The most serious problem stems from debt the university ran up building new dorms and apartments. The budget approved by the board of visitors in June projected 900 more students to stay in university-owned housing than actually occurred.

That alone created $12 million of the $19 million revenue loss, according to VSU documents. And there is every indication dorm use could remain low and create additional headaches in the 2015 and 2016 budgets. Loss of tuition from lower enrollment and reduced federal and state funding accounted for the rest of the revenue drop.

More impacts could be felt as VSU adjusts spending. The Free Press has been told VSU could lay off at least 100 staff and adjunct faculty after the fall semester ends this month.

The slide in enrollment cost Dr. Miller the support of the majority of the board, according to insiders, and drew concern from Gov. Terry McAuliffe’s administration, which hinted strongly the school needed a change at the top.

Dr. Miller also found himself the subject of student protests. Before his resignation, the board of visitors received a petition signed by 950 students urging the replacement of the president and top members of his administration.

Dr. Miller may have seen the handwriting on the wall months ago. Last spring, he joined California-based Penson Associates Inc., a private consulting firm made up of ex-university presidents. So far, Dr. Miller has not undertaken any projects for the firm, according to Penson CEO Sal Rinella, but Dr. Miller is listed as available.

As the university’s 13th president, Dr. Miller stated on the VSU website that he had made it a top priority to establish VSU as a catalyst for innovation in higher education.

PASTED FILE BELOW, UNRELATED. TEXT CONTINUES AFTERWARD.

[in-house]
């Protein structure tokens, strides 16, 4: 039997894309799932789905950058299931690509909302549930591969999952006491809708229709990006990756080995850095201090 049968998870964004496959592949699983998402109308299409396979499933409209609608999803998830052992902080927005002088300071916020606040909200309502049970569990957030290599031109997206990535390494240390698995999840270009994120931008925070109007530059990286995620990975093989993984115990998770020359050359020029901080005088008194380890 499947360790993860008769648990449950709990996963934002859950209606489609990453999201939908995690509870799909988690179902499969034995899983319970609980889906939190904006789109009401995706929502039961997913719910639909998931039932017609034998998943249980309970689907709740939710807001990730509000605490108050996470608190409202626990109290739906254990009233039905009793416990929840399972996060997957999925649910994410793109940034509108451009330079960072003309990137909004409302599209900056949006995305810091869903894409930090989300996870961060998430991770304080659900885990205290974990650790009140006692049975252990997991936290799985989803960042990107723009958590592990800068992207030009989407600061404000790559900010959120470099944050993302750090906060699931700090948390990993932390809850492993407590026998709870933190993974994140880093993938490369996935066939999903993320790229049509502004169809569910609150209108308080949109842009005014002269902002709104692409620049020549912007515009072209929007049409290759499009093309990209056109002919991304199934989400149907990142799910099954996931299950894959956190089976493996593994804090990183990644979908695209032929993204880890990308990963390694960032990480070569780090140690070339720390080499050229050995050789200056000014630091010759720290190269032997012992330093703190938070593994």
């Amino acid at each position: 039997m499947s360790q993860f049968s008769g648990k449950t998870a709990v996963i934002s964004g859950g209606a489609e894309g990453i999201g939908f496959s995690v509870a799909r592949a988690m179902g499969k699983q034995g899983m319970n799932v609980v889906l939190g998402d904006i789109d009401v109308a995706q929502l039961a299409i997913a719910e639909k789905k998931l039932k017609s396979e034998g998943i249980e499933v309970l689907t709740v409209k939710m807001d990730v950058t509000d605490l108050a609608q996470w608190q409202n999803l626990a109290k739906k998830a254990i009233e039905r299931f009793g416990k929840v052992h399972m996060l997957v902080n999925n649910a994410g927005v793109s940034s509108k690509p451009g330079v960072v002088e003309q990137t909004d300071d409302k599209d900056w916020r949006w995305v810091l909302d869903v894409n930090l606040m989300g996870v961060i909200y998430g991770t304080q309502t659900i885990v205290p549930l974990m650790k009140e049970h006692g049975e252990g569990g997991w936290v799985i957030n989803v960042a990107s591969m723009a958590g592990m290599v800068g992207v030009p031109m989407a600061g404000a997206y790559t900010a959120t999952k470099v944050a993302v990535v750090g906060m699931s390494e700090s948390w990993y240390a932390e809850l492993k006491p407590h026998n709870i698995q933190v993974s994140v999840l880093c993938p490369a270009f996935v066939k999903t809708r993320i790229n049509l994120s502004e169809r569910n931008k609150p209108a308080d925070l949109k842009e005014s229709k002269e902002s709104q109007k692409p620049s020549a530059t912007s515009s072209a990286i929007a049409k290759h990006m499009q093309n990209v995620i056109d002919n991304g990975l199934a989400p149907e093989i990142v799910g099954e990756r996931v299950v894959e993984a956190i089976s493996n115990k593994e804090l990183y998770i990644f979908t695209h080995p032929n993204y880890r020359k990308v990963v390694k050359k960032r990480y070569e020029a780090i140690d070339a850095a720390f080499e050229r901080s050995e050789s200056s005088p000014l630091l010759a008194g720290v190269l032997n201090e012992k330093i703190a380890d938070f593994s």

His top achievements, according to the university, include expanding the VSU Honors Programs and ensuring the start of an $84 million convocation center now being built on the campus. It is the largest single project VSU has ever undertaken.

On the president’s page, Dr. Miller cites his “Building a Better World” initiative. He states the initiative is allowing VSU to improve its offerings in science, technology, engineering, health care and business and positioning VSU as a top institution for higher education in Virginia and the nation.

He also claims on the website that he has strengthened partnerships with governments, the business community and nonprofits to benefit the school and its students.

Dr. Miller, who earned his bachelor’s, master’s and doctorate at the University of Arizona, came to VSU after serving six years as president of Lock Haven University in Pennsylvania.

According to his biography, his academic career began in 1987 as an assistant business professor and director of the campus MBA program at Fairleigh Dickinson University in New Jersey.

By 1991, he was associate dean of the School of Business at Quinnipiac College in Hamden, Conn.

He later served as the dean of the College of Business at Niagara University in New York and as provost and vice chancellor of the University of Wisconsin-Oshkosh before becoming president of Lock Haven.

He and his wife, Nicolette, are the parents of three children. The couple lives in Chester.